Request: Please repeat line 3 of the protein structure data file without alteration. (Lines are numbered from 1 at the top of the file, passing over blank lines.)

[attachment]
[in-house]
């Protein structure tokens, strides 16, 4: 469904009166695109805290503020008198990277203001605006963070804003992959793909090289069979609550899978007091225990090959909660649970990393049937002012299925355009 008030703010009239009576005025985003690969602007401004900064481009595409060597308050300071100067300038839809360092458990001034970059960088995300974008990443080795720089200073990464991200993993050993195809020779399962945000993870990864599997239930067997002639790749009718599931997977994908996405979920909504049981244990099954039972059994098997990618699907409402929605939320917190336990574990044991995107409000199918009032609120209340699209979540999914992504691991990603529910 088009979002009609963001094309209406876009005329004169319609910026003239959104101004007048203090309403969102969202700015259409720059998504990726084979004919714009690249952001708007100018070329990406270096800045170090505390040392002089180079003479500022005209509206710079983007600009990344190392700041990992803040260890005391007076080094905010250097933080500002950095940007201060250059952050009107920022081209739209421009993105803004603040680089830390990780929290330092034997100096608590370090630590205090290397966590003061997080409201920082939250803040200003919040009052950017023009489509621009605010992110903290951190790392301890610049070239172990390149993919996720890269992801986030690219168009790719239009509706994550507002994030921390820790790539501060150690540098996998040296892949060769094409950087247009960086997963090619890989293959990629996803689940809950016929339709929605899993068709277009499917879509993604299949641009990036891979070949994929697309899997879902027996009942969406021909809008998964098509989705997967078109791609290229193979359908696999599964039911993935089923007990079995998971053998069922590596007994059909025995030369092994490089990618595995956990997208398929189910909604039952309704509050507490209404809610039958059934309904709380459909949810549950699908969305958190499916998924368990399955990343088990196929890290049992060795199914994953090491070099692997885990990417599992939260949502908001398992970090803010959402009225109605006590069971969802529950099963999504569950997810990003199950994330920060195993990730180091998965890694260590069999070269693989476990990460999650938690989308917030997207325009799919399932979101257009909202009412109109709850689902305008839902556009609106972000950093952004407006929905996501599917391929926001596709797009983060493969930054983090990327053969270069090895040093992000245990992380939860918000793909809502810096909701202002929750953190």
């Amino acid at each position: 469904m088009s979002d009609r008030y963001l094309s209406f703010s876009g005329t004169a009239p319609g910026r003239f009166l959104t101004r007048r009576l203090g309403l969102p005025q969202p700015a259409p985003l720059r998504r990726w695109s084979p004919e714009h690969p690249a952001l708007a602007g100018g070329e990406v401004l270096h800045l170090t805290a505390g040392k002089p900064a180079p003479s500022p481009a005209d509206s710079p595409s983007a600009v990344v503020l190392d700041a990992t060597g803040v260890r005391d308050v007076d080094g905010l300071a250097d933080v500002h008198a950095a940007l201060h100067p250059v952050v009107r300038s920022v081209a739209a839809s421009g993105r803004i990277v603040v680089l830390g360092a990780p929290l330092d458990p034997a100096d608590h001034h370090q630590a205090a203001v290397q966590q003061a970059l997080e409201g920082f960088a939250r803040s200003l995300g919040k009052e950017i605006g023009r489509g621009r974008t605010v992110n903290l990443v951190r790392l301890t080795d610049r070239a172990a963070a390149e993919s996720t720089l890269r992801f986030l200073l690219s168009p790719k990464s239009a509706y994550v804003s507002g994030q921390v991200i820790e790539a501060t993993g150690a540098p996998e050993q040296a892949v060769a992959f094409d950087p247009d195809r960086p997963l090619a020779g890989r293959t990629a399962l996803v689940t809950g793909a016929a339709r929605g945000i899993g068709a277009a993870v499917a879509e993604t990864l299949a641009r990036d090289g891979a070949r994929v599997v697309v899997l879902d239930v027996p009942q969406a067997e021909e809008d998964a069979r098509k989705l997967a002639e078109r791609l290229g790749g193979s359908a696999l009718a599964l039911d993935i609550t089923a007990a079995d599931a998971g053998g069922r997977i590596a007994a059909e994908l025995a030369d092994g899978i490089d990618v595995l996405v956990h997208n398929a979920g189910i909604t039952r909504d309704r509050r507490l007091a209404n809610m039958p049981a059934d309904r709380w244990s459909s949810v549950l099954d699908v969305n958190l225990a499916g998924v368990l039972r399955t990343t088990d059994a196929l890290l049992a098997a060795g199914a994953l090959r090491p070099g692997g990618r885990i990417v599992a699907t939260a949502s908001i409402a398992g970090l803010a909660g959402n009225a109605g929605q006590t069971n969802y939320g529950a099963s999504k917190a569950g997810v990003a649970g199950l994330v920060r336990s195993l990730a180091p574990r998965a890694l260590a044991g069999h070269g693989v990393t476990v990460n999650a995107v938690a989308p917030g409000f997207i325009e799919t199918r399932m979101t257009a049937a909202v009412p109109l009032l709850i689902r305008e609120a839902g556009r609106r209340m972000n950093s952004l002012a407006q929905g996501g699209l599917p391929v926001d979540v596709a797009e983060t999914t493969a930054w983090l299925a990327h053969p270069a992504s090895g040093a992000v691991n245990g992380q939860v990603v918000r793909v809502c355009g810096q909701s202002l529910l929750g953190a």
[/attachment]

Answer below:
């Amino acid at each position: 469904m088009s979002d009609r008030y963001l094309s209406f703010s876009g005329t004169a009239p319609g910026r003239f009166l959104t101004r007048r009576l203090g309403l969102p005025q969202p700015a259409p985003l720059r998504r990726w695109s084979p004919e714009h690969p690249a952001l708007a602007g100018g070329e990406v401004l270096h800045l170090t805290a505390g040392k002089p900064a180079p003479s500022p481009a005209d509206s710079p595409s983007a600009v990344v503020l190392d700041a990992t060597g803040v260890r005391d308050v007076d080094g905010l300071a250097d933080v500002h008198a950095a940007l201060h100067p250059v952050v009107r300038s920022v081209a739209a839809s421009g993105r803004i990277v603040v680089l830390g360092a990780p929290l330092d458990p034997a100096d608590h001034h370090q630590a205090a203001v290397q966590q003061a970059l997080e409201g920082f960088a939250r803040s200003l995300g919040k009052e950017i605006g023009r489509g621009r974008t605010v992110n903290l990443v951190r790392l301890t080795d610049r070239a172990a963070a390149e993919s996720t720089l890269r992801f986030l200073l690219s168009p790719k990464s239009a509706y994550v804003s507002g994030q921390v991200i820790e790539a501060t993993g150690a540098p996998e050993q040296a892949v060769a992959f094409d950087p247009d195809r960086p997963l090619a020779g890989r293959t990629a399962l996803v689940t809950g793909a016929a339709r929605g945000i899993g068709a277009a993870v499917a879509e993604t990864l299949a641009r990036d090289g891979a070949r994929v599997v697309v899997l879902d239930v027996p009942q969406a067997e021909e809008d998964a069979r098509k989705l997967a002639e078109r791609l290229g790749g193979s359908a696999l009718a599964l039911d993935i609550t089923a007990a079995d599931a998971g053998g069922r997977i590596a007994a059909e994908l025995a030369d092994g899978i490089d990618v595995l996405v956990h997208n398929a979920g189910i909604t039952r909504d309704r509050r507490l007091a209404n809610m039958p049981a059934d309904r709380w244990s459909s949810v549950l099954d699908v969305n958190l225990a499916g998924v368990l039972r399955t990343t088990d059994a196929l890290l049992a098997a060795g199914a994953l090959r090491p070099g692997g990618r885990i990417v599992a699907t939260a949502s908001i409402a398992g970090l803010a909660g959402n009225a109605g929605q006590t069971n969802y939320g529950a099963s999504k917190a569950g997810v990003a649970g199950l994330v920060r336990s195993l990730a180091p574990r998965a890694l260590a044991g069999h070269g693989v990393t476990v990460n999650a995107v938690a989308p917030g409000f997207i325009e799919t199918r399932m979101t257009a049937a909202v009412p109109l009032l709850i689902r305008e609120a839902g556009r609106r209340m972000n950093s952004l002012a407006q929905g996501g699209l599917p391929v926001d979540v596709a797009e983060t999914t493969a930054w983090l299925a990327h053969p270069a992504s090895g040093a992000v691991n245990g992380q939860v990603v918000r793909v809502c355009g810096q909701s202002l529910l929750g953190a």